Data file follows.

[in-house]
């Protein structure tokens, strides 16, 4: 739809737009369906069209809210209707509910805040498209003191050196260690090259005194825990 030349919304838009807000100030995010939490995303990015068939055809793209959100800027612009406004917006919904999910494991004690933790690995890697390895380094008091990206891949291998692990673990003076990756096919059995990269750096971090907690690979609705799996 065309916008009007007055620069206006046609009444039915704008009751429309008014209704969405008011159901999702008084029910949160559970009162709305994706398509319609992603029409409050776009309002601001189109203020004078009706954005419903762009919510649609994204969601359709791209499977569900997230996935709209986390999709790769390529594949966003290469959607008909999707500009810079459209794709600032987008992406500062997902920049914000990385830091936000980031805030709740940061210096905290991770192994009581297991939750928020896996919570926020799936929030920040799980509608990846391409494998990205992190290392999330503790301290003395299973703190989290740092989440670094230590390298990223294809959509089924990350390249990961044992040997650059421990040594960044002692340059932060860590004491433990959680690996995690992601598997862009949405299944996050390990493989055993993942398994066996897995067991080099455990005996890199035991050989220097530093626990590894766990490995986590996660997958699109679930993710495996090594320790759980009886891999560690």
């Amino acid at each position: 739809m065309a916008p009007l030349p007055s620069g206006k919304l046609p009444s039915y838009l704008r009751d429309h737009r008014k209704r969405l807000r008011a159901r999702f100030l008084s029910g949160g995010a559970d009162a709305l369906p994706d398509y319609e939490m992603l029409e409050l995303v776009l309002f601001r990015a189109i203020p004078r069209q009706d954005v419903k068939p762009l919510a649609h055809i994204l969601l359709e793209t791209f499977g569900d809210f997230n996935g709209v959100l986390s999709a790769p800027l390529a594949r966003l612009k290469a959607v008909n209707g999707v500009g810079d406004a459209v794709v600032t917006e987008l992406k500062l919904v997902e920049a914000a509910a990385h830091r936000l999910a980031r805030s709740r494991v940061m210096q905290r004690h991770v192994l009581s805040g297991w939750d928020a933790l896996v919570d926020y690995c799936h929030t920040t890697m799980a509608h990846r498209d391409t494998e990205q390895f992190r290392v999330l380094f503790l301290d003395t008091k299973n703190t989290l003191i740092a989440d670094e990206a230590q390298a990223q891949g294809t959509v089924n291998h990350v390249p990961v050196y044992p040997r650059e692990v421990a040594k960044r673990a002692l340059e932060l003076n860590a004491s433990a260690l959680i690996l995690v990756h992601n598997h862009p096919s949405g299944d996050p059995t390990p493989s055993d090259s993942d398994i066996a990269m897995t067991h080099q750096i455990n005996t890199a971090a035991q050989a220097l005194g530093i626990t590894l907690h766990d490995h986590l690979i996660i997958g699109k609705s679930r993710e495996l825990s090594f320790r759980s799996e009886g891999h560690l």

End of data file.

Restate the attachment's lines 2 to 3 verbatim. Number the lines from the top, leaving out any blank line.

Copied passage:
């Protein structure tokens, strides 16, 4: 739809737009369906069209809210209707509910805040498209003191050196260690090259005194825990 030349919304838009807000100030995010939490995303990015068939055809793209959100800027612009406004917006919904999910494991004690933790690995890697390895380094008091990206891949291998692990673990003076990756096919059995990269750096971090907690690979609705799996 065309916008009007007055620069206006046609009444039915704008009751429309008014209704969405008011159901999702008084029910949160559970009162709305994706398509319609992603029409409050776009309002601001189109203020004078009706954005419903762009919510649609994204969601359709791209499977569900997230996935709209986390999709790769390529594949966003290469959607008909999707500009810079459209794709600032987008992406500062997902920049914000990385830091936000980031805030709740940061210096905290991770192994009581297991939750928020896996919570926020799936929030920040799980509608990846391409494998990205992190290392999330503790301290003395299973703190989290740092989440670094230590390298990223294809959509089924990350390249990961044992040997650059421990040594960044002692340059932060860590004491433990959680690996995690992601598997862009949405299944996050390990493989055993993942398994066996897995067991080099455990005996890199035991050989220097530093626990590894766990490995986590996660997958699109679930993710495996090594320790759980009886891999560690």
């Amino acid at each position: 739809m065309a916008p009007l030349p007055s620069g206006k919304l046609p009444s039915y838009l704008r009751d429309h737009r008014k209704r969405l807000r008011a159901r999702f100030l008084s029910g949160g995010a559970d009162a709305l369906p994706d398509y319609e939490m992603l029409e409050l995303v776009l309002f601001r990015a189109i203020p004078r069209q009706d954005v419903k068939p762009l919510a649609h055809i994204l969601l359709e793209t791209f499977g569900d809210f997230n996935g709209v959100l986390s999709a790769p800027l390529a594949r966003l612009k290469a959607v008909n209707g999707v500009g810079d406004a459209v794709v600032t917006e987008l992406k500062l919904v997902e920049a914000a509910a990385h830091r936000l999910a980031r805030s709740r494991v940061m210096q905290r004690h991770v192994l009581s805040g297991w939750d928020a933790l896996v919570d926020y690995c799936h929030t920040t890697m799980a509608h990846r498209d391409t494998e990205q390895f992190r290392v999330l380094f503790l301290d003395t008091k299973n703190t989290l003191i740092a989440d670094e990206a230590q390298a990223q891949g294809t959509v089924n291998h990350v390249p990961v050196y044992p040997r650059e692990v421990a040594k960044r673990a002692l340059e932060l003076n860590a004491s433990a260690l959680i690996l995690v990756h992601n598997h862009p096919s949405g299944d996050p059995t390990p493989s055993d090259s993942d398994i066996a990269m897995t067991h080099q750096i455990n005996t890199a971090a035991q050989a220097l005194g530093i626990t590894l907690h766990d490995h986590l690979i996660i997958g699109k609705s679930r993710e495996l825990s090594f320790r759980s799996e009886g891999h560690l």